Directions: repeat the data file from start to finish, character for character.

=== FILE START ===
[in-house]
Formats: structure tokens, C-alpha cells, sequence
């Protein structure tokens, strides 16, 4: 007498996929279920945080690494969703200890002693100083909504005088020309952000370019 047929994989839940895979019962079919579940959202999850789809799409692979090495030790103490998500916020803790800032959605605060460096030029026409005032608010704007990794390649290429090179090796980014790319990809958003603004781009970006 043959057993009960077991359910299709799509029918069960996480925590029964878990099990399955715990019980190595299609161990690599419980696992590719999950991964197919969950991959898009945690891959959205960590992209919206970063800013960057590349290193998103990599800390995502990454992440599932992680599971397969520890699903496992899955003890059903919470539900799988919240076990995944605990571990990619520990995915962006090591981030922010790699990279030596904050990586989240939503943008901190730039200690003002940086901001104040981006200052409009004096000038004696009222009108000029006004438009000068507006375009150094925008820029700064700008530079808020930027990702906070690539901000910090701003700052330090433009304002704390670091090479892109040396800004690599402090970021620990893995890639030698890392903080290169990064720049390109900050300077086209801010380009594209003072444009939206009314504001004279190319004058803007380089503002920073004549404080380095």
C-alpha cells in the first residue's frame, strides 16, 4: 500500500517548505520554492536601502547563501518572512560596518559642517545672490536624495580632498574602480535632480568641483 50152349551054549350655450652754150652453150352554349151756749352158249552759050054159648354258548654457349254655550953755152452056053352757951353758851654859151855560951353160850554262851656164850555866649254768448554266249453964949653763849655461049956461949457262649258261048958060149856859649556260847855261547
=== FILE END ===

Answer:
[in-house]
Formats: structure tokens, C-alpha cells, sequence
């Protein structure tokens, strides 16, 4: 007498996929279920945080690494969703200890002693100083909504005088020309952000370019 047929994989839940895979019962079919579940959202999850789809799409692979090495030790103490998500916020803790800032959605605060460096030029026409005032608010704007990794390649290429090179090796980014790319990809958003603004781009970006 043959057993009960077991359910299709799509029918069960996480925590029964878990099990399955715990019980190595299609161990690599419980696992590719999950991964197919969950991959898009945690891959959205960590992209919206970063800013960057590349290193998103990599800390995502990454992440599932992680599971397969520890699903496992899955003890059903919470539900799988919240076990995944605990571990990619520990995915962006090591981030922010790699990279030596904050990586989240939503943008901190730039200690003002940086901001104040981006200052409009004096000038004696009222009108000029006004438009000068507006375009150094925008820029700064700008530079808020930027990702906070690539901000910090701003700052330090433009304002704390670091090479892109040396800004690599402090970021620990893995890639030698890392903080290169990064720049390109900050300077086209801010380009594209003072444009939206009314504001004279190319004058803007380089503002920073004549404080380095």
C-alpha cells in the first residue's frame, strides 16, 4: 500500500517548505520554492536601502547563501518572512560596518559642517545672490536624495580632498574602480535632480568641483 50152349551054549350655450652754150652453150352554349151756749352158249552759050054159648354258548654457349254655550953755152452056053352757951353758851654859151855560951353160850554262851656164850555866649254768448554266249453964949653763849655461049956461949457262649258261048958060149856859649556260847855261547